Reporting Meaningful Security Metrics to Leadership and the Board

August 1, 2023 | By IANS Faculty

There are two main classes of security metrics and two personas that consume metrics. Those classes are deployment-based and risk-based. You can use these two classes of metrics to communicate with the C-suite by mapping your key security capabilities to objects like threats or possibly things like NIST Cybersecurity Framework (CSF) functions. This piece sheds light on each metric and persona and how to get started measuring for each.

Deployment and Risk-Based Security Metrics

There are two classes of metrics: deployment- and risk-based. A great example of deployment metrics is the Center for Internet Security (CIS) Critical Security Controls V7 metrics. There are just shy of 140 different metrics associated with specific controls. Deployment metrics fit into two buckets. The first bucket can be considered configuration-based. Half of the CIS metrics measure if a control is configured correctly or not. That means it’s a yes/no answer. The other type of CIS metric is coverage-based. There are six levels of coverage called sigma levels. For example, the highest sigma level expects control coverage to exceed 99%.

Most organizations focus on deployment metrics to the exclusion of all others. It is a good place to start. Indeed, it is certainly better than doing nothing. The problem is it’s a measure of your deployment capabilities and not a measure of your risk management capabilities. While you do want to be efficient in rolling out your controls, that’s not your mission. Your mission is cyber-risk mitigation. The question is how well you are doing in reducing the likelihood and impact of losses. Are those capabilities you deployed doing their job well or not? Metrics that answer this class of question are risk-based.

Setting Risk-Based Goals for Accurate Metrics

Ultimately, you want to know if your controls are performing their job efficiently. That means you will need to set risk-based goals for your capabilities, aka KPIs. Key performance indicators (KPIs) are the meshing of metrics with risk-based goals. In terms of risk, a KPI will have a dimension for value at risk. The most common proxy for value at risk is an asset. An asset can be something as abstract as a workload to something as large as a whole company, region or business unit. KPIs can also include some form of control-based dimension. Controls can be at a granular level—for example, referencing a specific type of protocol version for encryption. Or the control dimension could be larger, like “vulnerability remediation.” With value at risk and control dimensions in place, you are ready to apply some form of SLA. Most often, the SLA is the achievement of a target rate over time.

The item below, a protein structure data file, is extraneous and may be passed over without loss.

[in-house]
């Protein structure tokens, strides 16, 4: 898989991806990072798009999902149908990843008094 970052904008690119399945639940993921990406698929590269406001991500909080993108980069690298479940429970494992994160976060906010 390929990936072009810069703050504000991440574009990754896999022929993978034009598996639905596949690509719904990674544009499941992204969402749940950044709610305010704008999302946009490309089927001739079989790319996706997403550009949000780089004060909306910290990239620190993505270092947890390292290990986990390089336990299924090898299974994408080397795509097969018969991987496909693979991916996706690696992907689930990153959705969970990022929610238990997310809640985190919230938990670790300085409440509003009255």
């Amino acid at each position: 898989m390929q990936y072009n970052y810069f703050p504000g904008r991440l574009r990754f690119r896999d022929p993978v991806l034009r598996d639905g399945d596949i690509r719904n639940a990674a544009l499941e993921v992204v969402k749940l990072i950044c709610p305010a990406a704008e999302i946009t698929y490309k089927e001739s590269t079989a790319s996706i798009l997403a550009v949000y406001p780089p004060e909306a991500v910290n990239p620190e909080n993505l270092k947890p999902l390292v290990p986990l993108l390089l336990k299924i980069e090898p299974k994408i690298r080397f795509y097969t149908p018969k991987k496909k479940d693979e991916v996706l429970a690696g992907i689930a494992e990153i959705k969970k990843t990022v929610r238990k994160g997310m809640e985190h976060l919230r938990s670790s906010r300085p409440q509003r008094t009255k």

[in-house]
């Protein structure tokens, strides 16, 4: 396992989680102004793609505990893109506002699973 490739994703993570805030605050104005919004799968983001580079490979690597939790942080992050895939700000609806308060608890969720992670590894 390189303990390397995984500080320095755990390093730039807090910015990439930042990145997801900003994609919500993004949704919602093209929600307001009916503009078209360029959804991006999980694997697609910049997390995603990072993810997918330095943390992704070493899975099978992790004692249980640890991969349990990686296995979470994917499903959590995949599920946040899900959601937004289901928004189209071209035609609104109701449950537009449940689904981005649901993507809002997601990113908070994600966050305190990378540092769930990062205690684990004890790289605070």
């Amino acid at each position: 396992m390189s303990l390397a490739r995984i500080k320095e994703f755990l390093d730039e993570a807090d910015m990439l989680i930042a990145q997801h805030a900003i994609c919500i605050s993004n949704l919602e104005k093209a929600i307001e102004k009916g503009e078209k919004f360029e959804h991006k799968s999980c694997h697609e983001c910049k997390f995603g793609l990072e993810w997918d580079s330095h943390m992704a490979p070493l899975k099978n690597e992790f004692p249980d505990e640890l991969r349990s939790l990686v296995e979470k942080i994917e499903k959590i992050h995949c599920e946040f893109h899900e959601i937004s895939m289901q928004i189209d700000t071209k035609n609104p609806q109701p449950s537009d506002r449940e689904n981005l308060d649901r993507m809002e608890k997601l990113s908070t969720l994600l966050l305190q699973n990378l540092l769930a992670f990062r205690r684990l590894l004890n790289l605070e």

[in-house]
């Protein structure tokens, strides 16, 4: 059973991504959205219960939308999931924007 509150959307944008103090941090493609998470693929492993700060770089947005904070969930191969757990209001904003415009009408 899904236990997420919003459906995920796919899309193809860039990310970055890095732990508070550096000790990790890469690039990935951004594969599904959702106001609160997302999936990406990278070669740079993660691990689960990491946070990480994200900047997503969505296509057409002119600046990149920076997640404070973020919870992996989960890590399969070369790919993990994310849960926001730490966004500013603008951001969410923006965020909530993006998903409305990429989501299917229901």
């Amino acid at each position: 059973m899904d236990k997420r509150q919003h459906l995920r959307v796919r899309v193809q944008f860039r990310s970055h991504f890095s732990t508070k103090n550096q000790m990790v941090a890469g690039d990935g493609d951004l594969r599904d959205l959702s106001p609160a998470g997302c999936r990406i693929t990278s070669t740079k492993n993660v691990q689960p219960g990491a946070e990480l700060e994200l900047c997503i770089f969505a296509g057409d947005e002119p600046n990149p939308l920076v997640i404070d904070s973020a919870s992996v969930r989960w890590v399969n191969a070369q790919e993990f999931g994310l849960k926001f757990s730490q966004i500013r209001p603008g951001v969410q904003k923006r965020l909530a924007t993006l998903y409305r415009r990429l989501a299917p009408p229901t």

The simplest way to form an SLA is to use what measurement experts call a hit-and-miss model. Achieving your SLA is a hit. Not achieving your SLA is a miss. This becomes a simple ratio of achievement over total. Or: hits / (misses + hits).

Below is an example of a monthly hit-and-miss ratio. Again, a hit is meeting the SLA requirement. A miss is when you don't make it. As stated, the ratio is hit over total; total being hits + misses. For example, in month one, there were 100 critical vulnerabilities for internet-facing assets. Notice how all the dimensions previously mentioned are here in terms of value at risk (internet-facing) and controls (vulnerability remediation). Of those 100 vulnerabilities, 98 were remediated within SLA.

Vulnerability remediation KPI: 95% of critical externally facing vulnerabilities are remediated with 30 days over a 90-day period:

  • Three-month cumulative score: 95% (334/350)
    • Month 1: 98 of 100: 98%
    • Month 2: 48 of 50: 96%
    • Month 3: 188 of 200: 94%

Notice how we are looking at the performance over time. We are not looking at a single point and time to tell us if our capability is efficient. As a rule of thumb: Ninety days of evidence should be required to assess if a capability is efficient.

This KPI is yellow which follows the policy (or rule) for critical risks. You, of course, can decide on what makes best sense given your risks. The rationale here is that if there is a consistent decrease over three months, even if the metric target was 95%, the metric will be yellow. This is for you to decide, given the value that is risk.

Creating Security Metrics for Business Leaders

There are two classes of security metrics that business leaders care about aggregate operational metrics and financial metrics. The latter involves key risk indicators (KRIs). Short of KRI-based financial measures, you can use the metrics approach detailed above as a means of communicating cybersecurity metrics with leaders. This means mapping your key security capabilities to objects like threats or potentially to objects like the NIST CSF functions.